People have suggested using snow tires or installing regular tires. I don’t want to do anything that could void the warranty, so how should I proceed?
Q. In February, I traded my 2011 Mercedes wagon for a 2016 Mercedes. I purchased this new model because it had all the latest safety features, which I hope makes it a safer car to drive. The car only had 26 miles on it, and it had a four-year warranty and great financing. The problem is that it has low-profile tires. I have had to replace the right-side tires twice due to poor roads and potholes during my frequent drives to Connecticut and New York. People have suggested using snow tires or installing regular tires. I don’t want to do anything that could void the warranty, so how should I proceed?
A. The tires are most likely 40-Series low-profile tires, which are susceptible to damage from poorly maintained roads and bumping curbs. An optional tire with a smaller wheel or a larger tire that keeps the same overall tire diameter could help. Changing all four wheels and tires, however, will be an expensive solution that may only offer a marginal improvement. As you vary from the factory recommendation, you start to re-engineer the vehicle, which can have a negative impact on overall handling. It could potentially affect the warranty, too.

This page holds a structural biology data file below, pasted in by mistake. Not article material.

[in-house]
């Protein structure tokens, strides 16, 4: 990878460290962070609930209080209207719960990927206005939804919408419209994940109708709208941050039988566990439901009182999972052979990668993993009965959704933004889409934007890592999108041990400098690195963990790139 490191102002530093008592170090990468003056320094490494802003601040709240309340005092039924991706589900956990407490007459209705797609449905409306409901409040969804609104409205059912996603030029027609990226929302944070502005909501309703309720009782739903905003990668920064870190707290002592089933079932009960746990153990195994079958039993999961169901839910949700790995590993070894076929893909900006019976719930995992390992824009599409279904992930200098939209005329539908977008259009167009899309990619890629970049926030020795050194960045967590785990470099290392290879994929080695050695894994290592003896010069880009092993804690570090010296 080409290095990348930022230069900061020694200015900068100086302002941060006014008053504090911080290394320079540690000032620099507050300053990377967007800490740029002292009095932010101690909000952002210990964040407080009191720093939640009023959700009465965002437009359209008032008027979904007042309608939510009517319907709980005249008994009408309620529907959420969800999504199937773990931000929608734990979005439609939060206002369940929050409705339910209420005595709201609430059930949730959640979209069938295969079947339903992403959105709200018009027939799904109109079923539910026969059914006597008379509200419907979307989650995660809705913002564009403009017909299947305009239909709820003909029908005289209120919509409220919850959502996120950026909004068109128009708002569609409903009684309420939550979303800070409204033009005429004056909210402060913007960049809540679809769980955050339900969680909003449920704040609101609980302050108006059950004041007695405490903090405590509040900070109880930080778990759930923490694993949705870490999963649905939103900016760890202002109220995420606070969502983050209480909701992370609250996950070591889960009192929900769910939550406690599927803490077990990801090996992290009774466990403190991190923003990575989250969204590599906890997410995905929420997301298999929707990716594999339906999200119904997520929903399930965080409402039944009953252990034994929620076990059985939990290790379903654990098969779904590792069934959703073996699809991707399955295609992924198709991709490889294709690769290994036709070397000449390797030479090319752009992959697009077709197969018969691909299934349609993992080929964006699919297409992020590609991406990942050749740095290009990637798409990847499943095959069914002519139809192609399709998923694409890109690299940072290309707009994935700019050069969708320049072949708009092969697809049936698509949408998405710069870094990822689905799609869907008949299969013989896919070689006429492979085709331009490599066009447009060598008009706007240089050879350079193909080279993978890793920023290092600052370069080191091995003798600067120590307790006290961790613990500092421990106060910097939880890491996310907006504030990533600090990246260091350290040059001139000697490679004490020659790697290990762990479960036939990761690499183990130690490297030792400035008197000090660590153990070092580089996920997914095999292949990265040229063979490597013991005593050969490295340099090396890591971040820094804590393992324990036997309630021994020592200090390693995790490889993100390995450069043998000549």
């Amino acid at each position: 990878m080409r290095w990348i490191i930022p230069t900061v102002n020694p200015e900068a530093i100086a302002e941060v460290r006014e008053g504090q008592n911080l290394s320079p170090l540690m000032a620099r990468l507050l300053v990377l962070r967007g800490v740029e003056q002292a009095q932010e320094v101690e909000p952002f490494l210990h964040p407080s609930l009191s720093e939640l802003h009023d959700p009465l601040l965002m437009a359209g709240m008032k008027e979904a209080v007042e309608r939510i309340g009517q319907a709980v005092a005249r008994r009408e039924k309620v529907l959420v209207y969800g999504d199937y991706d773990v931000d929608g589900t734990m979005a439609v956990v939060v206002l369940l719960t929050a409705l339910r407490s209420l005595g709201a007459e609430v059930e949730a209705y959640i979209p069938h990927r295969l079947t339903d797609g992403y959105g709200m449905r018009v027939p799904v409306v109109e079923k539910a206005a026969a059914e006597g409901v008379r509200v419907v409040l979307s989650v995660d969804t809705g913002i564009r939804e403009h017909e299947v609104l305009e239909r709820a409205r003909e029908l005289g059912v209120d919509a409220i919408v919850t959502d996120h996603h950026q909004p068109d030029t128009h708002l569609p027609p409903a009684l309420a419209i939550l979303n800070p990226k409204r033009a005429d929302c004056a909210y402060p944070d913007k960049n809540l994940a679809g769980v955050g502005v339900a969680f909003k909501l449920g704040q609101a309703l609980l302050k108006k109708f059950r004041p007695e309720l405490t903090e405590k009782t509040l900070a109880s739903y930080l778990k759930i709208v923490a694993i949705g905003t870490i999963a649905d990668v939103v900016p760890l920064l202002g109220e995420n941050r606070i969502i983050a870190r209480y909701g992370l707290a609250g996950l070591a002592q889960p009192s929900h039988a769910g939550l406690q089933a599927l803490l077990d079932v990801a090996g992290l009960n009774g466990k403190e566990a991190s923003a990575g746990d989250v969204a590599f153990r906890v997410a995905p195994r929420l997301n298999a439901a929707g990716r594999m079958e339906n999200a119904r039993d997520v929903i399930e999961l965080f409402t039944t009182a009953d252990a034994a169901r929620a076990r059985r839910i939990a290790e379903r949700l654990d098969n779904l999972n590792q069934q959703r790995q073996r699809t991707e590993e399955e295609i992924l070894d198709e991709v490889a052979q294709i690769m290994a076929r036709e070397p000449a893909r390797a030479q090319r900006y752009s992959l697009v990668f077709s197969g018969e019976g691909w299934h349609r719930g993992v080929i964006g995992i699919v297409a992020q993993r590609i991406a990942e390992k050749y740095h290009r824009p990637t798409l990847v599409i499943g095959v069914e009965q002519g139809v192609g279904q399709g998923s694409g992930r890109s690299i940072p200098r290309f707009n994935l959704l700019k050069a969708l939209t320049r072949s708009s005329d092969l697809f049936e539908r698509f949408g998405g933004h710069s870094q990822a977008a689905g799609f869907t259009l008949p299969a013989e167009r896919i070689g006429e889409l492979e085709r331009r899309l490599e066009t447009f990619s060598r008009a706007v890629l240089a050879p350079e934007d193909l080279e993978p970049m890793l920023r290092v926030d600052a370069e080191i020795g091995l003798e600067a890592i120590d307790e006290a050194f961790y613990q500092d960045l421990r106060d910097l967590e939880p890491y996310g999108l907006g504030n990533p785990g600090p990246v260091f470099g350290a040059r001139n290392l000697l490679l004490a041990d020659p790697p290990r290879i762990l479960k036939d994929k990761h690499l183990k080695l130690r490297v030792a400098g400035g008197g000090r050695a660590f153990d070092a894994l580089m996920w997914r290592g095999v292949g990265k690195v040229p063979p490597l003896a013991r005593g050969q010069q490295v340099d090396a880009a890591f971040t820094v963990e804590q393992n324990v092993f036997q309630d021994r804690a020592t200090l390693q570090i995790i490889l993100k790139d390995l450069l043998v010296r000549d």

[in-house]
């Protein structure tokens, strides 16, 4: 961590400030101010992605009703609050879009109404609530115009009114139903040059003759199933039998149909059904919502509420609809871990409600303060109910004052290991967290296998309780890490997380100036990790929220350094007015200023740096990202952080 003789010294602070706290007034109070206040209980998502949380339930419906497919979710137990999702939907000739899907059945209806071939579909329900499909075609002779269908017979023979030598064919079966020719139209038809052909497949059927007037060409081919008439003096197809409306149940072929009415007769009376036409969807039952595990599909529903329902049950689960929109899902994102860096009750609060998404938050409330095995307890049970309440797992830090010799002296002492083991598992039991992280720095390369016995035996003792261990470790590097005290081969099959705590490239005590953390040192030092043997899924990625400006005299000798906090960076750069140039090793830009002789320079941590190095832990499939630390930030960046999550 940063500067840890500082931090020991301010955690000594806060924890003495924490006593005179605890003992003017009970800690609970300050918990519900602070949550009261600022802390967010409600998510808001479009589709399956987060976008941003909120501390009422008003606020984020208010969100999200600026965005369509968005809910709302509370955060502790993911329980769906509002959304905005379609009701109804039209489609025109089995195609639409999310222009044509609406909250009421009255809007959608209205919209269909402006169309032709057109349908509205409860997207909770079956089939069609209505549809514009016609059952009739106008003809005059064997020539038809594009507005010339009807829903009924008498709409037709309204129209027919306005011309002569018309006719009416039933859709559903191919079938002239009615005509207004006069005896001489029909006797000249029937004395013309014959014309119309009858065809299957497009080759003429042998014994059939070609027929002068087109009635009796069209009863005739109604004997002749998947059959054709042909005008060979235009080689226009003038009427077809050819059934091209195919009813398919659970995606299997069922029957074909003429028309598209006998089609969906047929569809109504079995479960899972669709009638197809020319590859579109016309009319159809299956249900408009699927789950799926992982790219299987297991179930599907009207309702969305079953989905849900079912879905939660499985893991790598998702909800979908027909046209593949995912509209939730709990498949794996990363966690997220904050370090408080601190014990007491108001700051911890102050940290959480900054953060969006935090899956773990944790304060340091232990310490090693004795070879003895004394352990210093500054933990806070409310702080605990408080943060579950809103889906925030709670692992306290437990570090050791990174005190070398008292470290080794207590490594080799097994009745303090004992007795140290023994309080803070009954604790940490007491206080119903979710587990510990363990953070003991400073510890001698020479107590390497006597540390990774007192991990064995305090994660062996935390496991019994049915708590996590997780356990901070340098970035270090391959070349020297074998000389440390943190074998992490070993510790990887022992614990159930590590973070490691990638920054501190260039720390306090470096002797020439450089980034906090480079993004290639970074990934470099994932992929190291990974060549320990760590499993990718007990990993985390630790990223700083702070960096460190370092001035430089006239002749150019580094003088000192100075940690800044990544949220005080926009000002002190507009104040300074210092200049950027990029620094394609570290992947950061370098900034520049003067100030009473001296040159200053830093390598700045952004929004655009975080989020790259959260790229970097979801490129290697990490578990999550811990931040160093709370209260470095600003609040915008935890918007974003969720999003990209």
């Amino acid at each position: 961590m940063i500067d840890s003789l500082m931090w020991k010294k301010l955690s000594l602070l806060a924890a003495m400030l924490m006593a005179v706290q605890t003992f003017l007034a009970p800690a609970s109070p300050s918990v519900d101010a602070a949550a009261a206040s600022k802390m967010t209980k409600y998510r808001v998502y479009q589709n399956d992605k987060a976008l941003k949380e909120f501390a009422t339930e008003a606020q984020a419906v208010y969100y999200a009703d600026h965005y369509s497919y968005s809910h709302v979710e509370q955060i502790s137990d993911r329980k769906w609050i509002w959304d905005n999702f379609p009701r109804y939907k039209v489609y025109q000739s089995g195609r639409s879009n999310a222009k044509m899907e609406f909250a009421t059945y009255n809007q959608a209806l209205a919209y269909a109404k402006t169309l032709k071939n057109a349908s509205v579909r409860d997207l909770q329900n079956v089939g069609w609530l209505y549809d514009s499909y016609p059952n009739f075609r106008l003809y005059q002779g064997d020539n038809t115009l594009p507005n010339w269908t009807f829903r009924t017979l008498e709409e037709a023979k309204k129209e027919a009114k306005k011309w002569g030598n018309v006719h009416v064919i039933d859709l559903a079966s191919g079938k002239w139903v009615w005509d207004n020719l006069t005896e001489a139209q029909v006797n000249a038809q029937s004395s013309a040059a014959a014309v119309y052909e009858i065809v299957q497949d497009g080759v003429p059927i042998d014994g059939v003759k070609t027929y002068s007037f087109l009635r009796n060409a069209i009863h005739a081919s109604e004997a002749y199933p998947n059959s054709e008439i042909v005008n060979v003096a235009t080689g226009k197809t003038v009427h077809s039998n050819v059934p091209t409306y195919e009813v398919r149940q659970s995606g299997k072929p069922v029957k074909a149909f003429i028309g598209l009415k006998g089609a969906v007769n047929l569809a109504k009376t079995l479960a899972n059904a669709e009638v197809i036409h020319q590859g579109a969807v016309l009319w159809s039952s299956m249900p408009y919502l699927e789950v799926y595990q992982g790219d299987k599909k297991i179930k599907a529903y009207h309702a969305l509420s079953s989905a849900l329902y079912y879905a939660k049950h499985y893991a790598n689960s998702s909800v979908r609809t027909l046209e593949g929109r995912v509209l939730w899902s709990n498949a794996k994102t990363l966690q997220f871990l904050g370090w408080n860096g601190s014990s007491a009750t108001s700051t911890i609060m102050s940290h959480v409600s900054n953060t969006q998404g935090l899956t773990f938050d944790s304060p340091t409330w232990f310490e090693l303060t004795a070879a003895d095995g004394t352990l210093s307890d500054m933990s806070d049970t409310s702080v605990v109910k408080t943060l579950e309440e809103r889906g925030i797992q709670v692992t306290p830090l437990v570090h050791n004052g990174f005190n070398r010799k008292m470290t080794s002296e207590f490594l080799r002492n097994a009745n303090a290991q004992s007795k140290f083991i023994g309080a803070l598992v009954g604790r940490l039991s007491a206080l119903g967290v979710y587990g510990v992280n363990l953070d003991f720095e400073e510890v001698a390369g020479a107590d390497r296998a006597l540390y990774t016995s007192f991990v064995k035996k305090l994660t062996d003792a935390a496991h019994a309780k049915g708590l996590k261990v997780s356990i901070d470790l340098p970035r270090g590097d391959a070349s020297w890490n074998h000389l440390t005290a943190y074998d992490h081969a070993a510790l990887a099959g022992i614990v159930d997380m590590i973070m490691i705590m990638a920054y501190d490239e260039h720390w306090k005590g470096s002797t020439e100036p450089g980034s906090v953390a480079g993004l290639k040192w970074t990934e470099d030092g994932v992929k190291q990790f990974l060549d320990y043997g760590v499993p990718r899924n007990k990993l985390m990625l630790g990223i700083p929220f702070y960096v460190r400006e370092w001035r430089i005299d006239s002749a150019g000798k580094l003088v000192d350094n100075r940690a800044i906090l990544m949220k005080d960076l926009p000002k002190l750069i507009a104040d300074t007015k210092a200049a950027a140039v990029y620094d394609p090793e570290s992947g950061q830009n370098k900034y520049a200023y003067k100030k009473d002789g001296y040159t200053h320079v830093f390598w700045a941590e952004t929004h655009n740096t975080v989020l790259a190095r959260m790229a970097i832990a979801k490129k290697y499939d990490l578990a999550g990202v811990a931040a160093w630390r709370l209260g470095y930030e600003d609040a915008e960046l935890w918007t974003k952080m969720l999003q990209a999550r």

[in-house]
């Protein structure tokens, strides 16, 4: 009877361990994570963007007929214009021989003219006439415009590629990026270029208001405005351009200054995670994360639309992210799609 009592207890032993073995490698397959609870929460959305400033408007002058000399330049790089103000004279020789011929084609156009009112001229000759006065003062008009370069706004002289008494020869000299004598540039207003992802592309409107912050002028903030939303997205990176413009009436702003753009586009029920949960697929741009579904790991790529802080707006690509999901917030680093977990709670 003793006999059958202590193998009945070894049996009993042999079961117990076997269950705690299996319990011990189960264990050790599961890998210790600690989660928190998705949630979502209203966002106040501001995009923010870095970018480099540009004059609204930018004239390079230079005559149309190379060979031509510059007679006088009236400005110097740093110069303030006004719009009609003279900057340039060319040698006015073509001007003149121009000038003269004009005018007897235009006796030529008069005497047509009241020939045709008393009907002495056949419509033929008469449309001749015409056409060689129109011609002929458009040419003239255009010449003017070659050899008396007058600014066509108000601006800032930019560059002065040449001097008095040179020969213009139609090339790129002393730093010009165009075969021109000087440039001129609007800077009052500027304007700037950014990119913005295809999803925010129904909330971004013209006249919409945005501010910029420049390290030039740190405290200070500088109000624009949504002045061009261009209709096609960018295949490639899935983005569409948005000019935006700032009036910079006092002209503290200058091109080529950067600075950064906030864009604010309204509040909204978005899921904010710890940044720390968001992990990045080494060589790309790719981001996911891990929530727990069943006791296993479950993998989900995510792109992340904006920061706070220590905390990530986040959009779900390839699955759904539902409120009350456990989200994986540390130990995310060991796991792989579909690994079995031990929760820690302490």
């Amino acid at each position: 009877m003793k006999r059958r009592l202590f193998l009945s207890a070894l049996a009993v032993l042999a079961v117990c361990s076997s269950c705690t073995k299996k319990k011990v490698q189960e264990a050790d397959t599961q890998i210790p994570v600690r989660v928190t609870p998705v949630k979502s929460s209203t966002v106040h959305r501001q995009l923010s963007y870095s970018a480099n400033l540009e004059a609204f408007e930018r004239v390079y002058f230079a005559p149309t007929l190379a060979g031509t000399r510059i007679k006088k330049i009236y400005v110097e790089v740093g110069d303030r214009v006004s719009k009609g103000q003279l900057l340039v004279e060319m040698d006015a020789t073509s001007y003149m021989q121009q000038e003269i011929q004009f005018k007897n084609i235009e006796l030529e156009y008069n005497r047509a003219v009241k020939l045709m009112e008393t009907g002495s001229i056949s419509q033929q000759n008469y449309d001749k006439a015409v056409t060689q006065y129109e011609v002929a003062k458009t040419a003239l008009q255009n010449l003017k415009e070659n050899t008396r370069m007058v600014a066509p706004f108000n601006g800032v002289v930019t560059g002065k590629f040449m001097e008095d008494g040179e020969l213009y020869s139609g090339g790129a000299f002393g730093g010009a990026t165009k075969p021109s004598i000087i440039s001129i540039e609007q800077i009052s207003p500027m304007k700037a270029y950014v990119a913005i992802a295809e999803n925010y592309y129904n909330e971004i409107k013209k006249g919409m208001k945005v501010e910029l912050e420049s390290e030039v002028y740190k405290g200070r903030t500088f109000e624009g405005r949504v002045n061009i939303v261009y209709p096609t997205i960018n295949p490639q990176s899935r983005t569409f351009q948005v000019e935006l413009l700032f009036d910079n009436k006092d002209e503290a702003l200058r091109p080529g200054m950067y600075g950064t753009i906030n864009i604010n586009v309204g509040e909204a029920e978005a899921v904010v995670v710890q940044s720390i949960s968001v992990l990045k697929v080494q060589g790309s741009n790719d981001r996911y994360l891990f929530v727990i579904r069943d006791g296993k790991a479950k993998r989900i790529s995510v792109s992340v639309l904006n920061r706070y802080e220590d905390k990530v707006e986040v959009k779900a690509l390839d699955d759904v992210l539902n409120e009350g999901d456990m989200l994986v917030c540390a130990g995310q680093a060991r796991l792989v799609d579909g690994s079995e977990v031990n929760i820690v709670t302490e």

John Paul is AAA Northeast’s Car Doctor. He has over 40 years of experience in the automotive business and is an ASE certified master technician. Email your car question to firstname.lastname@example.org.